Specifically, I refer most directly to George’s sixth chapter, titled “Crossover: The Death of Rhythm and Blues (1975–79).” Crossover is the key term here, since it denotes a process of cultural and social transference, a movement for some across the “barricades” around which, George says, rhythm and blues music had been formed.2 Socially, by the mid-1970s, a degree of integration and upward mobility had become possible through civil-service jobs, low- and mid-level management positions, and increased college attendance. These factors, George says, “affected the pocketbooks and tastes of black America,” and he laments this process, arguing that “much of what had made the R&B world work was lost, perhaps some of it forever”: “Sadly, R&B as a metaphor and a music, looked like a terminal case; the world that had supported it no longer existed. The connections between blacks of all classes were loosening, as various forms of material success (or the illusion of such success) seduced many into the crossover mentality.”3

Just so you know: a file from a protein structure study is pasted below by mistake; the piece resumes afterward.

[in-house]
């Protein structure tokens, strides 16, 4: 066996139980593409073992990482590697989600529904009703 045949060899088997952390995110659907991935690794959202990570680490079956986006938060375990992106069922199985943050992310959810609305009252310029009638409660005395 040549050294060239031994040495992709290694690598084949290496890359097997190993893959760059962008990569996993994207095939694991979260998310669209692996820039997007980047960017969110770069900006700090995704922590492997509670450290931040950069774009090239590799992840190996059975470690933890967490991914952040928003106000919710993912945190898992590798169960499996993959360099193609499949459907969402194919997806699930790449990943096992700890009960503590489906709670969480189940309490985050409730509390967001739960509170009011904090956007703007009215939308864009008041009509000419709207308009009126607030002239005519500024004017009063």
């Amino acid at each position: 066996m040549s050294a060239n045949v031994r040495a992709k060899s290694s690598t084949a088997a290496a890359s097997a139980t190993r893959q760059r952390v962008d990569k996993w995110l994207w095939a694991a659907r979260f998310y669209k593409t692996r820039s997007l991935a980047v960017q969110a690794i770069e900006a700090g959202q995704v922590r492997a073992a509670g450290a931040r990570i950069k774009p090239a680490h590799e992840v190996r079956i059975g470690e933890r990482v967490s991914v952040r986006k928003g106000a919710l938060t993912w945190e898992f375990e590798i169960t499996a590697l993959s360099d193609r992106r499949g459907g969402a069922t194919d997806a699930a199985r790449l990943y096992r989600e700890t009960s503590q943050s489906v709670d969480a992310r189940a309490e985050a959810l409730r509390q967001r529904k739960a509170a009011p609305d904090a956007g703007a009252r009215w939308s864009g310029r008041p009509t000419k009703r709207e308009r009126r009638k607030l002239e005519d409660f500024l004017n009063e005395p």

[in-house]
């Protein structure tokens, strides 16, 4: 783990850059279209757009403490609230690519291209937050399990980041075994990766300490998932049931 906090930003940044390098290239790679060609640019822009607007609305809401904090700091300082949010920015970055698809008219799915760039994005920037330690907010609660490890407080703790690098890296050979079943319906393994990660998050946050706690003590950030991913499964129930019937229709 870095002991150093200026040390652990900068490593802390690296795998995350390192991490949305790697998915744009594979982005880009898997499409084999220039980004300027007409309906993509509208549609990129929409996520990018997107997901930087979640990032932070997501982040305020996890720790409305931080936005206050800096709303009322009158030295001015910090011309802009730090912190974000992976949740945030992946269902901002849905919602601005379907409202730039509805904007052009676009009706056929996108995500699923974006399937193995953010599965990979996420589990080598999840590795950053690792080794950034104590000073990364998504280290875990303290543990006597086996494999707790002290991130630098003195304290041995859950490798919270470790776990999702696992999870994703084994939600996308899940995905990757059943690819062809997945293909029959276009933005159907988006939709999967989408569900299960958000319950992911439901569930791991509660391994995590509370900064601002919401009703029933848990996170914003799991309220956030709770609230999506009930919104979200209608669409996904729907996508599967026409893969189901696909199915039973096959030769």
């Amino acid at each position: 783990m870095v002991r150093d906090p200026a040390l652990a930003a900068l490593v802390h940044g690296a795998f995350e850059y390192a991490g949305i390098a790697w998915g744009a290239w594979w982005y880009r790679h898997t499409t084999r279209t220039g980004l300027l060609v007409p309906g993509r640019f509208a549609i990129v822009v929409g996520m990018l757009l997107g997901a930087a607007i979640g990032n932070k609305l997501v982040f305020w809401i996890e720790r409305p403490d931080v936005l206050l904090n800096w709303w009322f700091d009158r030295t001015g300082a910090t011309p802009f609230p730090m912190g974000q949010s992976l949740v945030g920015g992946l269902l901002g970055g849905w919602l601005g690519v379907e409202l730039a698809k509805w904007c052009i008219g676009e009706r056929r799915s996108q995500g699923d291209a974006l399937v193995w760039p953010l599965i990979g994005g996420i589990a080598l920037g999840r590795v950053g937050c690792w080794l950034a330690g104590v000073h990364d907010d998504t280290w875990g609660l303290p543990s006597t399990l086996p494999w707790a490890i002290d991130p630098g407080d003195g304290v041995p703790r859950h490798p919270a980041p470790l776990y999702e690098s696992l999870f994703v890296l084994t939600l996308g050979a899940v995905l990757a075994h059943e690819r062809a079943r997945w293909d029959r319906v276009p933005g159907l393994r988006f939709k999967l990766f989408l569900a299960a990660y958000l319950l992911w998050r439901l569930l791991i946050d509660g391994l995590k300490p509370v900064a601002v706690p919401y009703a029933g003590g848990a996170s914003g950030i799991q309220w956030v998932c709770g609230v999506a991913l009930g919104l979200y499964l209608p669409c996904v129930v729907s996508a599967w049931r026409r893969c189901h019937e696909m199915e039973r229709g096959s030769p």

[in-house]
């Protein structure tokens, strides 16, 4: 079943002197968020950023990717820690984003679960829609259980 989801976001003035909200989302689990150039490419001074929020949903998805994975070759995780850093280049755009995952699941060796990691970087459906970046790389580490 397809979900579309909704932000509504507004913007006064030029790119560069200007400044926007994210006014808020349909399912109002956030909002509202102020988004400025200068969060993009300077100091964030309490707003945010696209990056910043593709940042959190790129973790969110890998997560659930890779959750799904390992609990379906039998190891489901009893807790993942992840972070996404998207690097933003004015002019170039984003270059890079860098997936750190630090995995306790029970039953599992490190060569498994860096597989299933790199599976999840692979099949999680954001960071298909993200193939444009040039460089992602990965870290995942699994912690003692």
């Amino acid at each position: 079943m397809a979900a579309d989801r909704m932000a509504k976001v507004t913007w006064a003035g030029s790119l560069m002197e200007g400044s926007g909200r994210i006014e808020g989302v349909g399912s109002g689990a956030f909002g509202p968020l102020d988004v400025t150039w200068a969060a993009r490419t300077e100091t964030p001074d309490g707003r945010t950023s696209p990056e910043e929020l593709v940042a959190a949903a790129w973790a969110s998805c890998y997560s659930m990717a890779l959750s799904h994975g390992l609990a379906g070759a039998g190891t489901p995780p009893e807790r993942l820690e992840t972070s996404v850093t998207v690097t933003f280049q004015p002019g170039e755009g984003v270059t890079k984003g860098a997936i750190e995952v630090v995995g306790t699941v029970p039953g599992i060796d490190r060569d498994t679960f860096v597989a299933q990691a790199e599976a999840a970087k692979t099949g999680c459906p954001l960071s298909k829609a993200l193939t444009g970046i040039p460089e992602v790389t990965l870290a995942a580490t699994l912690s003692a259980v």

Musically, it was disco and what George terms its “rigid rhythms” that characterized crossover and announced the apparent death of R&B. These rhythms came not from the R&B tradition that George venerates but from Eurodisco, whose “metronomelike beat” he derides as being “perfect for folks with no sense of rhythm.”4 Crossover artists such as Billy Paul and the Stylistics made what George terms “glossy, upwardly mobile corporate black music,” which tended to underplay the rootsy, rhythmic elements of R&B and “to be sweet, highly melodic, and unthreatening.”5 This is crucial, in that George relates the advent of Eurodisco’s machine-produced rhythms to the coming to prominence of melody in crossover music and the loss of the apparently unshakable bond between blackness and rhythm. In effect, the history of Eurodisco is intimately connected to that of the drum machine and to the automated beats and mechanical rhythms that George sees as the major causes of the death of R&B.6 My point at this stage is not so much to endorse or refute George’s views but to use them as an instance in which the rhythms of electronic music seem to both instantiate and echo a crisis in black identity, understood at least in part in terms of its long relationship to rhythm.